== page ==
top of page

All Saints' Day

This Sunday, October 29, we will celebrate All Saints’ Day as part of worship. The truth is, sometimes we don’t know what to do with death. When someone we know loses a loved one, we don’t know what to say. When we lose someone precious to us, we don’t know how to ask for what we need.

But the early Christians, from whom we inherited the tradition of All Saints’ Day, were more comfortable with death, because it was a constant reality. Specifically, martyrdom, as they were persecuted for their belief in Jesus. Whenever a faithful member of the church died, the living would gather in the place they had died, or near where they were buried, to remember their faith.


But over the years, as the number of martyrs grew, it became impossible to remember each person individually, and so by 835 CE All Saints’ Day was established as a single day, each year, to remember the saints, those known and those unknown.


Remembering the saints was an important act. The early Christians knew that their faith didn’t come out of nowhere; it was their inheritance passed on to them by those who had come before.


Maybe, part of the reason, we have such a hard time with death is that we are too quick to forget those who came before us.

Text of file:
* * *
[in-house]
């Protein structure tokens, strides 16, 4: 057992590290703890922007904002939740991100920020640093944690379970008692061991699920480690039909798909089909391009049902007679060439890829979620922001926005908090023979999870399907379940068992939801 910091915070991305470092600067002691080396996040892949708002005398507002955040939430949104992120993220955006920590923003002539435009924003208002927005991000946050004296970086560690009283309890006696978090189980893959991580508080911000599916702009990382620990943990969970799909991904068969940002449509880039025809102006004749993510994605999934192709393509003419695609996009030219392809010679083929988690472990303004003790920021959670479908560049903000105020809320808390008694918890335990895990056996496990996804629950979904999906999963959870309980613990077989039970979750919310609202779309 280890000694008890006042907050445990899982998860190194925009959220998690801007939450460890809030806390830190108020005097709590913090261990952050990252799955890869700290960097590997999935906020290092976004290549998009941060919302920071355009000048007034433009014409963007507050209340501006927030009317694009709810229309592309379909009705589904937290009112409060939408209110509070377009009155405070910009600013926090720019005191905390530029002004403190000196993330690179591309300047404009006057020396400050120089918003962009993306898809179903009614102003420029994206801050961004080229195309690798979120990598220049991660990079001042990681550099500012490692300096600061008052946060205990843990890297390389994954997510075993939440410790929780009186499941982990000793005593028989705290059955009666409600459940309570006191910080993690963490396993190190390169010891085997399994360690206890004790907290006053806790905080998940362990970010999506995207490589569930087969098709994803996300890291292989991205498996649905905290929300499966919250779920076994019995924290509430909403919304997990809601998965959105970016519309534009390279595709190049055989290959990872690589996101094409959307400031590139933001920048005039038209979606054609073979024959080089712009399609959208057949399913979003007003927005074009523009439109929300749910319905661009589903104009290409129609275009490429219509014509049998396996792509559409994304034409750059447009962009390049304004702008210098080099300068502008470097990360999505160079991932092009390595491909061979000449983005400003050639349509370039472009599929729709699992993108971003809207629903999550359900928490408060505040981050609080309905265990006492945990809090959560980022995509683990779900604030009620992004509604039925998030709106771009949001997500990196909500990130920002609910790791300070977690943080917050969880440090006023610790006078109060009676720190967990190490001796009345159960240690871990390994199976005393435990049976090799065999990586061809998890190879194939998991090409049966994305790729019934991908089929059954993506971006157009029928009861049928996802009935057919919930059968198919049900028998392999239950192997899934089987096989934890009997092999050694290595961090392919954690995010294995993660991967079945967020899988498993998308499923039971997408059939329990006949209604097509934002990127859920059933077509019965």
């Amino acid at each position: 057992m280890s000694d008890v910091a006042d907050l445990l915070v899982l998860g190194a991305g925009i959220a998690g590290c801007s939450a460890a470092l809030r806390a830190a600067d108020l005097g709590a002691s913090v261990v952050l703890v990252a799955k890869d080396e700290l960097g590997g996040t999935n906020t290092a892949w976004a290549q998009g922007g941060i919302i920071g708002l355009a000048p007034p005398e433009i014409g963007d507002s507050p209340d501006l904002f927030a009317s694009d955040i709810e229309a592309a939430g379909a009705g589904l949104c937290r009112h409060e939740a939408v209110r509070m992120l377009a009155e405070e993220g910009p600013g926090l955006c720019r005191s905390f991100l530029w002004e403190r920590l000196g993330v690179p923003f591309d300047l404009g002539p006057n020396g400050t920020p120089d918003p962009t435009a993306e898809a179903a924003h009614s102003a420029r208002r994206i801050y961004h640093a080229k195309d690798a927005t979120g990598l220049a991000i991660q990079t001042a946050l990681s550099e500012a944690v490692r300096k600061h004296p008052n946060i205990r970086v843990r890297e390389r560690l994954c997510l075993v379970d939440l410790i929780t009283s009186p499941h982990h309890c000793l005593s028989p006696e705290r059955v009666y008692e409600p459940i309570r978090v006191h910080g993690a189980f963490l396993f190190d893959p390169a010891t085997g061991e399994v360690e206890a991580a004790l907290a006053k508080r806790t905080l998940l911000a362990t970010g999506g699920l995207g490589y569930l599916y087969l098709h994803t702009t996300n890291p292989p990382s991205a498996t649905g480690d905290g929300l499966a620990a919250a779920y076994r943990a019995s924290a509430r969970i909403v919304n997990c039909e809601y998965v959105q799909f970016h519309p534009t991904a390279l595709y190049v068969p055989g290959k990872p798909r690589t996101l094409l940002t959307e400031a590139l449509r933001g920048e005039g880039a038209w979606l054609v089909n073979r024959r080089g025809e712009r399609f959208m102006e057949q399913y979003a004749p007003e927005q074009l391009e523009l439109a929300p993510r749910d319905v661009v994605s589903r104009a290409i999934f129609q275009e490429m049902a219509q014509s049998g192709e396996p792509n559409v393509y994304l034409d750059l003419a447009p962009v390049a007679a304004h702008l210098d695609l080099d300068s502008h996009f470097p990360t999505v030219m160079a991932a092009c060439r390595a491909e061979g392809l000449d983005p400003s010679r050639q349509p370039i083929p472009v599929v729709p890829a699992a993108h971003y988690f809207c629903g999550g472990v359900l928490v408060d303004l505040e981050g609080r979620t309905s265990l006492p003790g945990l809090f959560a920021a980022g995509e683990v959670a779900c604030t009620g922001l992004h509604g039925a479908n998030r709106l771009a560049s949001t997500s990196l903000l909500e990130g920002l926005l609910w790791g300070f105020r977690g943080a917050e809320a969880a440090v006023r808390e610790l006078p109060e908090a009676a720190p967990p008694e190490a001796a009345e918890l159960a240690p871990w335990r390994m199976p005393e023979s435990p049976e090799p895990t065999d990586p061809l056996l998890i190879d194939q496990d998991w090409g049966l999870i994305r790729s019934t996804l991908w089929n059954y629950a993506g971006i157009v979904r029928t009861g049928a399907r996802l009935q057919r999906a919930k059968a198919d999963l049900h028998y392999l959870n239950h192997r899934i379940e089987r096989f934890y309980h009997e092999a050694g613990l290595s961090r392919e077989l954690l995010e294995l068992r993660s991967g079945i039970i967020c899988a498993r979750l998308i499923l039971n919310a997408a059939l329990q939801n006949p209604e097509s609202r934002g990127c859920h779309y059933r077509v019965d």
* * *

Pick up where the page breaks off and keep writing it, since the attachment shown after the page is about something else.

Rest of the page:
And so, as we celebrate All Saints’ Day, we remind ourselves of the inheritance of faith we have received. We remember those who have gone before us, who have shown us the faithful path to follow, and who now surround us as part of the great cloud of witnesses. It is a time to rejoice in all who, through the ages, have faithfully served the Lord and who now find themselves in the place prepared for them by God our Father.


But it’s not just about those who have gone before, All Saints’ Day is about us too. As the Apostles’ Creed confesses, we belong to “the communion of saints.” It is a reminder that we too are part of one continuing, living communion of saints. And so, we too are called to faithfully follow Christ in the places we find ourselves today. And when we aren’t sure what that looks like, we remember that we are surrounded by a great cloud of witnesses who have shown us the way.


Above all, on All Saints’ Day, we are reminded that God was with the faithful of the past, and so, we are reassured that God is with us today, moving us and all creation towards God’s end in time.


We will celebrate All Saints’ Day by reading the names of members of our church family who have passed away in the last year, along with any other names of those who have gone before us. If you have a name you would like read, just reply to this email to make sure it is included.


Grace and peace,

Kimmy

4 views0 comments

Recent Posts

See All

A Psalm of Praise

As we near the end of our sermon series “There’s a Psalm for That,” we come to one of the more familiar psalms. The joyous praise of Psalm 100. Psalm 100 is probably one of the first psalms that pops

Comments


bottom of page